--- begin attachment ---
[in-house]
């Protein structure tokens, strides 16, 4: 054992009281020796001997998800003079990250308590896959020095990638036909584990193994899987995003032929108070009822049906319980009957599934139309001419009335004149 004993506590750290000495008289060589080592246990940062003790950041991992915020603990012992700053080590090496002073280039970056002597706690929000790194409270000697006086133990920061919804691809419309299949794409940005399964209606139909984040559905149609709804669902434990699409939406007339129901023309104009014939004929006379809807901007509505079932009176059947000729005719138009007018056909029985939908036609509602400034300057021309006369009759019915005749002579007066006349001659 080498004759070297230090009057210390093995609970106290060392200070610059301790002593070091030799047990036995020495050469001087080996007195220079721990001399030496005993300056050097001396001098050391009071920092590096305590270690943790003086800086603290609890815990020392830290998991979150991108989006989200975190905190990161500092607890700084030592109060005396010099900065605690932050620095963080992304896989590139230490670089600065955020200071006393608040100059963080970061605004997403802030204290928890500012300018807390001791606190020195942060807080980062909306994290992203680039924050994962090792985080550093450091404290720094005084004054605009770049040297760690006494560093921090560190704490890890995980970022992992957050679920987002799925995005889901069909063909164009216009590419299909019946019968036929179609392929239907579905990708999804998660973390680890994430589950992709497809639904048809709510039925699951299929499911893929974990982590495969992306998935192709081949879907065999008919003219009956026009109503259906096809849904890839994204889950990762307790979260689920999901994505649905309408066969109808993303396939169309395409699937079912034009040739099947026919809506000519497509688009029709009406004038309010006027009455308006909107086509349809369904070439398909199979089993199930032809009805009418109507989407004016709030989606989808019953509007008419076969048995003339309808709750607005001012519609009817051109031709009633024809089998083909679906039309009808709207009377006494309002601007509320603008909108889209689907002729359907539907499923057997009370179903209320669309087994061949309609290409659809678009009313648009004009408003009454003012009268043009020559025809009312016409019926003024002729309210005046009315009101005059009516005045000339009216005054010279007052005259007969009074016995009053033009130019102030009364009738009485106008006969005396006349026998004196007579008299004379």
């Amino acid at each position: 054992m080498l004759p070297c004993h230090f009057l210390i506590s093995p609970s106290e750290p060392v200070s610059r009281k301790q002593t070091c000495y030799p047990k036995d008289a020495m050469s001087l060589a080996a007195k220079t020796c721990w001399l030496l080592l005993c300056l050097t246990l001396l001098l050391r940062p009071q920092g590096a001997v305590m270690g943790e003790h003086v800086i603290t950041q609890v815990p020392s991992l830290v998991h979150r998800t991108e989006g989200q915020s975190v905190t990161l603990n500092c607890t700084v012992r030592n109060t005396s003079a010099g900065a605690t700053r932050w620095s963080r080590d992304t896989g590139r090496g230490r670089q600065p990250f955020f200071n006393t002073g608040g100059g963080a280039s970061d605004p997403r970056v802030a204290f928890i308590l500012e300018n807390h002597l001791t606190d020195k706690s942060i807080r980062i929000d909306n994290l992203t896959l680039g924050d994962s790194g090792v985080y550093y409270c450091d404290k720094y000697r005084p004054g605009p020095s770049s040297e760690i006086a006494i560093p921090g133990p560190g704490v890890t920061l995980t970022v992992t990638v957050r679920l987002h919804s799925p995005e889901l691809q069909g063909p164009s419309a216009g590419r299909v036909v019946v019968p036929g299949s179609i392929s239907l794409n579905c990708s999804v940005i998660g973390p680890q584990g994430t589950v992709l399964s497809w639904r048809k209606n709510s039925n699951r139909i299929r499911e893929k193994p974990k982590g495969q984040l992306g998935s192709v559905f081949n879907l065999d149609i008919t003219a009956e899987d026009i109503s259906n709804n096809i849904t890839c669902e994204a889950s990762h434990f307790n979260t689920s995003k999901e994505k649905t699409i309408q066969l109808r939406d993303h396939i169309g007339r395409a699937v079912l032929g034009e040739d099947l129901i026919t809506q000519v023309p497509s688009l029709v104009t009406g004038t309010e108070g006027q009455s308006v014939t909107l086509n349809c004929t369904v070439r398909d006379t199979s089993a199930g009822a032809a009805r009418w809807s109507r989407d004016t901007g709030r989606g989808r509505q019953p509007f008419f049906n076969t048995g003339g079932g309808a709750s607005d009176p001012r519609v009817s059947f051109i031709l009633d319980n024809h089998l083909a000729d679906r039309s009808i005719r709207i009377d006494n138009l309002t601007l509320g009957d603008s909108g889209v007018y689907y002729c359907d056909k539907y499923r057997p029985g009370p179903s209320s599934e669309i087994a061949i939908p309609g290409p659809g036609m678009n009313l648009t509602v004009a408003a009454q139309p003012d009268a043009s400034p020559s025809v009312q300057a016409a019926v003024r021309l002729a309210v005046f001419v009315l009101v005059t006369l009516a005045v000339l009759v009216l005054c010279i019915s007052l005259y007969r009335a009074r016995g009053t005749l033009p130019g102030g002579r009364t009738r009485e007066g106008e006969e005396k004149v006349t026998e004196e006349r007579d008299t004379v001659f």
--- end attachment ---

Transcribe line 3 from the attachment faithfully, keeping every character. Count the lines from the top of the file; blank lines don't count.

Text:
């Amino acid at each position: 054992m080498l004759p070297c004993h230090f009057l210390i506590s093995p609970s106290e750290p060392v200070s610059r009281k301790q002593t070091c000495y030799p047990k036995d008289a020495m050469s001087l060589a080996a007195k220079t020796c721990w001399l030496l080592l005993c300056l050097t246990l001396l001098l050391r940062p009071q920092g590096a001997v305590m270690g943790e003790h003086v800086i603290t950041q609890v815990p020392s991992l830290v998991h979150r998800t991108e989006g989200q915020s975190v905190t990161l603990n500092c607890t700084v012992r030592n109060t005396s003079a010099g900065a605690t700053r932050w620095s963080r080590d992304t896989g590139r090496g230490r670089q600065p990250f955020f200071n006393t002073g608040g100059g963080a280039s970061d605004p997403r970056v802030a204290f928890i308590l500012e300018n807390h002597l001791t606190d020195k706690s942060i807080r980062i929000d909306n994290l992203t896959l680039g924050d994962s790194g090792v985080y550093y409270c450091d404290k720094y000697r005084p004054g605009p020095s770049s040297e760690i006086a006494i560093p921090g133990p560190g704490v890890t920061l995980t970022v992992t990638v957050r679920l987002h919804s799925p995005e889901l691809q069909g063909p164009s419309a216009g590419r299909v036909v019946v019968p036929g299949s179609i392929s239907l794409n579905c990708s999804v940005i998660g973390p680890q584990g994430t589950v992709l399964s497809w639904r048809k209606n709510s039925n699951r139909i299929r499911e893929k193994p974990k982590g495969q984040l992306g998935s192709v559905f081949n879907l065999d149609i008919t003219a009956e899987d026009i109503s259906n709804n096809i849904t890839c669902e994204a889950s990762h434990f307790n979260t689920s995003k999901e994505k649905t699409i309408q066969l109808r939406d993303h396939i169309g007339r395409a699937v079912l032929g034009e040739d099947l129901i026919t809506q000519v023309p497509s688009l029709v104009t009406g004038t309010e108070g006027q009455s308006v014939t909107l086509n349809c004929t369904v070439r398909d006379t199979s089993a199930g009822a032809a009805r009418w809807s109507r989407d004016t901007g709030r989606g989808r509505q019953p509007f008419f049906n076969t048995g003339g079932g309808a709750s607005d009176p001012r519609v009817s059947f051109i031709l009633d319980n024809h089998l083909a000729d679906r039309s009808i005719r709207i009377d006494n138009l309002t601007l509320g009957d603008s909108g889209v007018y689907y002729c359907d056909k539907y499923r057997p029985g009370p179903s209320s599934e669309i087994a061949i939908p309609g290409p659809g036609m678009n009313l648009t509602v004009a408003a009454q139309p003012d009268a043009s400034p020559s025809v009312q300057a016409a019926v003024r021309l002729a309210v005046f001419v009315l009101v005059t006369l009516a005045v000339l009759v009216l005054c010279i019915s007052l005259y007969r009335a009074r016995g009053t005749l033009p130019g102030g002579r009364t009738r009485e007066g106008e006969e005396k004149v006349t026998e004196e006349r007579d008299t004379v001659f």